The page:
But before I tell you, you have to know about last night. Lily and I and a roomful of disconnected people milling, the spaces filled with small talk and wine. We ate mini quiches, but we were there because of two people: Kate Williams and Emma Hamilton.
Kate has been writing about Emma for years. Last night at Random House, the two women had a kind of “coming out.” Not the gay definition, but the social one, the debutante style.
“England’s Mistress” a biography of Emma Hamilton, was launched onto the world with a speech and a bouquet of white flowers. And, on that same raft floated my new friend Kate Williams, Emma’s alter ego, her hand servant, her device, her mother, her author.
I wondered, if someone wrote my life story someday, how much like each other the author and I would become.
While Kate floated in a new author’s dream, I did what I thought I should be doing: networking. After all, I was, somehow inside Random House. Who knew when or if I would ever return?
So I pushed poor Zack out of the way-—in my charming way—-so I could talk to Lily. It was, after all, in the name of “business.” But as Lily and I talked, I felt the uselessness of my moves, and I thought of a story, not entirely fiction.
A young woman–let’s call her “Aye”-—met a man. His name is Richard. Aye wanted Richard and he liked her too. So they flirted and did all the things people in lust do to lure each other in.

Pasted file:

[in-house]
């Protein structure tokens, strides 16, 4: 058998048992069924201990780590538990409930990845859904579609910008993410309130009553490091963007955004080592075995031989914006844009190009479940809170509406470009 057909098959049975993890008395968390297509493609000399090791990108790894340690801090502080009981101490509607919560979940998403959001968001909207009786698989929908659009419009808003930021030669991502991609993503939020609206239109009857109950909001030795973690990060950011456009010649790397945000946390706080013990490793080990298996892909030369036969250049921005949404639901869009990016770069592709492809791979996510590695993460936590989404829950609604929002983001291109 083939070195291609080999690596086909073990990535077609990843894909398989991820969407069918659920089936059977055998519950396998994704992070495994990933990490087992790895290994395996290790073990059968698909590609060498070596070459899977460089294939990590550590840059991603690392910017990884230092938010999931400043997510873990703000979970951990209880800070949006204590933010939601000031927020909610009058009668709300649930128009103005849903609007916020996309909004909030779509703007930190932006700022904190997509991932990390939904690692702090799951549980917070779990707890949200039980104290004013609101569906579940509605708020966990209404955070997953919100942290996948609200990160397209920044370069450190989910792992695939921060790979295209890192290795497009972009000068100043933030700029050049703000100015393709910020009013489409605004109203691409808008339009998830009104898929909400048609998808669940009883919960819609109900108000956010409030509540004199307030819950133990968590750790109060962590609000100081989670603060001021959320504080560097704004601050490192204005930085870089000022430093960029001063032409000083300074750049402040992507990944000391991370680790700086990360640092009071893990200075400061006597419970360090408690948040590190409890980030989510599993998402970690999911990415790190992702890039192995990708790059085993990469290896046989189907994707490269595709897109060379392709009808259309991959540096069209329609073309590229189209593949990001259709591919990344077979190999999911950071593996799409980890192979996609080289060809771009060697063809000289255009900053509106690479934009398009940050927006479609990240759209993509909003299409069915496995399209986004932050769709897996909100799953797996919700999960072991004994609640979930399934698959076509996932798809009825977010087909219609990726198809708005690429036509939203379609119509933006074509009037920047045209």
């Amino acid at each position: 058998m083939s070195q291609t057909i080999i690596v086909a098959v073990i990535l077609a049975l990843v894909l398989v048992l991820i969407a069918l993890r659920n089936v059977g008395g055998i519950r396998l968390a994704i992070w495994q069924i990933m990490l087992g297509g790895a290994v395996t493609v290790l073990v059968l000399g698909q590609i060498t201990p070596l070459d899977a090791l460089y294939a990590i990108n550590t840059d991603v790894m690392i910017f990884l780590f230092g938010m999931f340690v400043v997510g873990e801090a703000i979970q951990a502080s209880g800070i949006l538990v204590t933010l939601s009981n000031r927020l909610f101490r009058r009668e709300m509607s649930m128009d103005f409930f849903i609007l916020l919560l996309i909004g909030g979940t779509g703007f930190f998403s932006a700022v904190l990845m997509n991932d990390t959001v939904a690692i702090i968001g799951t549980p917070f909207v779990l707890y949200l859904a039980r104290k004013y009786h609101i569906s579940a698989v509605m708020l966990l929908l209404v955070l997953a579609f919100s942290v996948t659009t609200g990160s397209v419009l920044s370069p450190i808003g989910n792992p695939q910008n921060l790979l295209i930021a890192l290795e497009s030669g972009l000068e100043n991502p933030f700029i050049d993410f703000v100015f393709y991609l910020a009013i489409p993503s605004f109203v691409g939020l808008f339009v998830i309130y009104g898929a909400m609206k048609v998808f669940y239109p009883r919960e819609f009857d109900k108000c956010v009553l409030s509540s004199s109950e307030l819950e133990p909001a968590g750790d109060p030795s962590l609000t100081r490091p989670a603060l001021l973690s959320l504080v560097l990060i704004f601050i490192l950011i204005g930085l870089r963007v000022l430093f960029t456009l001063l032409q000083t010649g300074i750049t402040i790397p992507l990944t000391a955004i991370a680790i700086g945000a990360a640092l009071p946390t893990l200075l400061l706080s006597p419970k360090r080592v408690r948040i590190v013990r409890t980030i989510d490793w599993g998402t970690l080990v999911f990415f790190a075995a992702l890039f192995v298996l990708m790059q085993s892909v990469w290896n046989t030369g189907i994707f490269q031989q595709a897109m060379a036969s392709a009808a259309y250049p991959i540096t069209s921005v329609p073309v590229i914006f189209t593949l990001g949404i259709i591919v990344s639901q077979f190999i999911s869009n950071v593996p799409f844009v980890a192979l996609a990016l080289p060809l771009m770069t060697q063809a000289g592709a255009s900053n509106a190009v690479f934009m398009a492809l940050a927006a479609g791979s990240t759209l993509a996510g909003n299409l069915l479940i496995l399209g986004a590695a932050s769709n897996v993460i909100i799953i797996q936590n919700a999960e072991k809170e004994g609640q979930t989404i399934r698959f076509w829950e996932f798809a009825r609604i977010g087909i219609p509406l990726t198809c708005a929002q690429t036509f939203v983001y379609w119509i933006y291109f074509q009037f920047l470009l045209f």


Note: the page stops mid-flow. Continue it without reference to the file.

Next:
Then Aye discovered Richard had another lover. We’ll call her “His Wife.” His Wife was very angry and confused. She shouted. She was under the impression she should come first. Aye acquiesced. Aye saw that Richard was torn but that His Wife was more important to him. She had more experience and, to him, she was more real.
Richard and His Wife disappeared into the horizon and Aye was left to wonder what she did wrong and what to do differently, next time.
* * *
So this was the story I was thinking about when I met Lily.
Lily is an editor’s assistant at Random House. Her business is taking a writer’s work and breaking it down, then putting it back together, in some other form. Meeting her, feeling myself going through the mechanizations of the business of publication, I felt like a call girl. And I wondered, too, why I was so afraid of her. Why should I, along with my friends, that huddled mass of talent– Charlie, Michael, Diana, Zack and other writers in the corner—be so terrified to speak to Lily or her boss? After all, we are their commodity.
But then, I looked at Kate and I knew. She was not me. She was “the wife” and I was the mistress. She had mastered the house, while Emma left by a back entrance. She was the recognized, the validated, the known quantity. We, the huddled writing mass, are the whores, the chattel, the consorts at the edge of the room.
Rough and unproven, alluring but frightening, still.
After that, I relaxed and Lily and I just drank wine and talked about life and Texas and girl things. I dropped my mantel. After all, I thought, Kate didn’t find herself in the middle of a Random House launch party by accident or from a bit of networking. She did it by working hard.
There is, in the end, a difference in execution, between the wife and the mistress.
This book of poems was given to me by a girl I used to know
I guess I read it front to back 50 times or so.
It’s all about the good life and staying easy with the world.
It’s funny how I loved that book,
And I never loved that girl.
—“Step Inside this House”